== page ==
In my experience, the drivers behind adopting a Principle will impact the resulting Policy, Procedure and Practice. Understanding the drivers and what in turn drives them is important.
When it comes to gender equality, the value proposition for business is nicely intersectional: economic, related to each of the four threads outlined above; moral, either in and of itself or because ‘good business’ has becomes good business; and quite often legal obligation. When the driver for investing in gender equality is a combination of these factors, the 4-P road will be a strong one. However, too often the driver is one of these things in isolation (often bare-bones legal compliance), if it is thought of at all. The result is policies that go unimplemented; procedures that undermine the starting principle; and a failure to practice fairness in how workplace culture plays out. Why? It has a lot to do with what shapes the driver, and behind the obvious one – money – lies something even bigger. Culture. Discriminatory, biased cultural norms are the biggest impediments to gender equality.
At the conference, the issue of culture arose frequently during the panel and delegate discussions: the need to change the norms surrounding perceptions of and behaviors toward women. This is not of course a revelation. The Convention Against all Forms of Discrimination Against Women (CEDAW) is one of the most heavily ratified treaties and the most heavily reserved (a mechanism that allows signatories to carve out exemptions for themselves) in the international human rights regime. What makes CEDAW so controversial? It asks governments to take steps to ameliorate the culture of discrimination against women: how individuals view the world and behave from the streets to their homes.
This is the most challenging aspect of gender equality across sectors and across spheres. It is the thing that most quickly gets people worried about what to do about it and what will result. In the same way that culture informs workplace practices, so does it inform the drivers behind engaging (or not engaging) with gender equality in the first place, and in turn the quality and process of that engagement.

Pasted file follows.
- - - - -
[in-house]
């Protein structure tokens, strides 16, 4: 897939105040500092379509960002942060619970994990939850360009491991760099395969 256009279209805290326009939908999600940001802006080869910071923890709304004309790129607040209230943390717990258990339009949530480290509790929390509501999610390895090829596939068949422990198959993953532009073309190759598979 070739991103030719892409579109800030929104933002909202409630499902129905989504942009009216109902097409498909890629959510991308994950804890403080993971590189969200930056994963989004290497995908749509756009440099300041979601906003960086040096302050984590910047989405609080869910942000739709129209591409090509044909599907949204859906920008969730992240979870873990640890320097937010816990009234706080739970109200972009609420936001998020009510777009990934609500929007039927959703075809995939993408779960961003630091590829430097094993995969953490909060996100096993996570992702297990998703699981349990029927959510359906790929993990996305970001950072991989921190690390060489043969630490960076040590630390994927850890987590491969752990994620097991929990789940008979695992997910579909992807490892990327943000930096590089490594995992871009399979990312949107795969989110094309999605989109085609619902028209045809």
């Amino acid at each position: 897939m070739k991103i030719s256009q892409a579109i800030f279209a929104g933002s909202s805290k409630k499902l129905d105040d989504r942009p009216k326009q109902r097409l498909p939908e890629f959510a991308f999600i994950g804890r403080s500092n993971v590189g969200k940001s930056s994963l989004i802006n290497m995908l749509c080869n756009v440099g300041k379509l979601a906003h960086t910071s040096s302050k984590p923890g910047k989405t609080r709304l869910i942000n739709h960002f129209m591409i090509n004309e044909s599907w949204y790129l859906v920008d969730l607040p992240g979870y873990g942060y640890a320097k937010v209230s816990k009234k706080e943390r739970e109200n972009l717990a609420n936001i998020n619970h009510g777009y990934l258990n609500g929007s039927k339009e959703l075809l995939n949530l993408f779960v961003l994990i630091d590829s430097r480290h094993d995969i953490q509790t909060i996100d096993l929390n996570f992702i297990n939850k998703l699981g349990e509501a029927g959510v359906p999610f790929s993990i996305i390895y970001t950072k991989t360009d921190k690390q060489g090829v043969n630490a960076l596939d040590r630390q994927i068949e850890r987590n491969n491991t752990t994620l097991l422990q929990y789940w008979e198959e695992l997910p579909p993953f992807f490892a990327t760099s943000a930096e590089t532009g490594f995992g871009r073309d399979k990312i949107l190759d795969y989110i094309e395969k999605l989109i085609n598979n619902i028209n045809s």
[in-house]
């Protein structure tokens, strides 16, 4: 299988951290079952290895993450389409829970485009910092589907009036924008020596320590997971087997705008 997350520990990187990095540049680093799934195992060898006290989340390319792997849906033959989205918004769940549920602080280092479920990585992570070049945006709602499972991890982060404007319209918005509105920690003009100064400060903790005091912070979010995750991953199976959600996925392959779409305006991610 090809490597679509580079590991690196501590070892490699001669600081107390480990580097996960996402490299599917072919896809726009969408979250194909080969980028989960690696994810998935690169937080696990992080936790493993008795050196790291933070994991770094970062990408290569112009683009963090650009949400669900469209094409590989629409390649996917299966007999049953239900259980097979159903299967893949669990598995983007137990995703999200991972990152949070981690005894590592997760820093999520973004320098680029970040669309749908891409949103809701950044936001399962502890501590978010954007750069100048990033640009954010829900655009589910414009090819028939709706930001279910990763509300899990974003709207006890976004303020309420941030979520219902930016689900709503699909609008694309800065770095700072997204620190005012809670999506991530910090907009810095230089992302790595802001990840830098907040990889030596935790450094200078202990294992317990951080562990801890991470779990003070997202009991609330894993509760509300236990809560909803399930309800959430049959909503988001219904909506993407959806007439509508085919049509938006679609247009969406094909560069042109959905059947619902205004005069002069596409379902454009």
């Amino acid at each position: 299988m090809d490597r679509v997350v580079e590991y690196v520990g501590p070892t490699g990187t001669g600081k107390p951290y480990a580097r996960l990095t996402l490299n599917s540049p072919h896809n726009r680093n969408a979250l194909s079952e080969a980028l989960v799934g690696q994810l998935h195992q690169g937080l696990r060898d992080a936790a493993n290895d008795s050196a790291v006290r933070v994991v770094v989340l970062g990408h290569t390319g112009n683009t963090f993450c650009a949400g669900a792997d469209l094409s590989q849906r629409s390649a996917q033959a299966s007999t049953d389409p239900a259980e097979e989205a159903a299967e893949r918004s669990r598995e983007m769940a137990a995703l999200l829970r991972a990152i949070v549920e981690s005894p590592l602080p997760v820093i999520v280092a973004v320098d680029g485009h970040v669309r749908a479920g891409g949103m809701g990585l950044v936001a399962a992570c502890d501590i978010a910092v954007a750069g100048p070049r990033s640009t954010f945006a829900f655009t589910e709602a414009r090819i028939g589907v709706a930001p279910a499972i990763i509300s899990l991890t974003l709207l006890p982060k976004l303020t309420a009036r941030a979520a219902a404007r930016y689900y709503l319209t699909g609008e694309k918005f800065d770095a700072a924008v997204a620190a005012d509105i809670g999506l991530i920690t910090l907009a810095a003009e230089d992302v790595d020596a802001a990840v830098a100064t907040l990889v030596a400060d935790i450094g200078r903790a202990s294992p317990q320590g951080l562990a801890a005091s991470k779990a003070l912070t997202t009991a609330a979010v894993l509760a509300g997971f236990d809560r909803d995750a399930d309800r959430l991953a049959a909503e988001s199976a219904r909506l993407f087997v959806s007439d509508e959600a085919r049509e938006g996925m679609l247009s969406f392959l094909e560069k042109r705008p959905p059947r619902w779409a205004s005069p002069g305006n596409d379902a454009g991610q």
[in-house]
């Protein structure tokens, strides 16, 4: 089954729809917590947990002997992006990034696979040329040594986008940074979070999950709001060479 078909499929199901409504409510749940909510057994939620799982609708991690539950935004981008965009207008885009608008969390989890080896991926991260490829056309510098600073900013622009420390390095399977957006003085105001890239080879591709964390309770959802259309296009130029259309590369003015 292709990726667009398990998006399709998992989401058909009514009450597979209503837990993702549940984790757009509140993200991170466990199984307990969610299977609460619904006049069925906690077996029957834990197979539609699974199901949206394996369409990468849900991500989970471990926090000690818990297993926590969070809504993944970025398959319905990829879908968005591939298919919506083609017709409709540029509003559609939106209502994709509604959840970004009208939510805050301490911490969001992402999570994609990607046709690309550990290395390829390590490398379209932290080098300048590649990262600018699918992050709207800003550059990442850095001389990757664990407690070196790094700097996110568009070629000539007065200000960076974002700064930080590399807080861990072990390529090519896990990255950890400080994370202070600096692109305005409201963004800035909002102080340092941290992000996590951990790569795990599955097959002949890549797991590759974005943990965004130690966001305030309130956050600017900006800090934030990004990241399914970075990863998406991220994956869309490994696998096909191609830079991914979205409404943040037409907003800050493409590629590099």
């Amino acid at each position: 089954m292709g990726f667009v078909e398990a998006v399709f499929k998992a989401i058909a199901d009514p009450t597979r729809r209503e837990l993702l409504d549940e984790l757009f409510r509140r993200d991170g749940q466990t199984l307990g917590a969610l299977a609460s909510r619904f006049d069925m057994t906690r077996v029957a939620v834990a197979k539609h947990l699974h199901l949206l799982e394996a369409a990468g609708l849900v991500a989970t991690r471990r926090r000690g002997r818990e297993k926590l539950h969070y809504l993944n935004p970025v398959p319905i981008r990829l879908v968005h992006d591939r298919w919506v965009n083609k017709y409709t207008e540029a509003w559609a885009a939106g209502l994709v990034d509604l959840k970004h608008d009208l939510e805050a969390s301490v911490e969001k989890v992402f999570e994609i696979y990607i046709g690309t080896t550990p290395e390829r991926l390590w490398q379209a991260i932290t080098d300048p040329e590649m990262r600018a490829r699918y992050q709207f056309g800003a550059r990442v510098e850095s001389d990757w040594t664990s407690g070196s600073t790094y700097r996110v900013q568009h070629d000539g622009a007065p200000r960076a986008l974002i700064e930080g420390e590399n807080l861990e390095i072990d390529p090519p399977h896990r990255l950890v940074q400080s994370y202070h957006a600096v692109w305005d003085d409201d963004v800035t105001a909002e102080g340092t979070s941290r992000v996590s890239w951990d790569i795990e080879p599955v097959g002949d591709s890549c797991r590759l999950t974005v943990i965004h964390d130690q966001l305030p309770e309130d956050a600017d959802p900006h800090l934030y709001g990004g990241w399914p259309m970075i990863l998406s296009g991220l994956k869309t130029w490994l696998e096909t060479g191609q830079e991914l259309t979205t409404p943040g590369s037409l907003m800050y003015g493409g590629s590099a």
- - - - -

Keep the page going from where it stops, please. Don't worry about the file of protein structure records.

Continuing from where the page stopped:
Revisiting the four key threads of what women’s economic participation looks like from the bottom line perspective, it doesn’t take long to find the cultural impediments.
1. Reaching (and serving) the female consumer. Many businesses seem to be missing the mark on how to effectively reach female consumers more effectively, not only in terms of product offerings but also services and relationship building.
At the conference, Jessica Schnabel from the International Finance Corporation made the hilarious observation that “women aren’t looking for pink credit cards. They’re looking for high-value services, advice and products.” Epiphany.
Stereotypical conceptions of women’s wants and needs, as well as the failure to have a finger on the pulse of women in the world have led to several missteps and aside from the immediate costs of such blunders they divert resources away from developing products and services that will properly reach the world’s largest consumer spending population. Removing the various cultural assumptions underlying the idea of “women” and considering instead female people as whole customers is so very basic and yet often seems forgotten.
2. Leveraging the productivity and contribution of female workers. Culture comes into play in three overarching ways here: (a) excluding women from paid employment altogether or in certain sectors as a result of discriminatory laws or norms; (b) creating or tolerating work environments that range from overtly hostile to subtly exclusionary; and (c) allowing biases – overt or hidden – impact hiring and retention policies and practice, or becoming unattractive to female talent. The last two problems are detrimental to men too, as they also experience bullying and parenting penalties albeit in different ways and with different outcomes.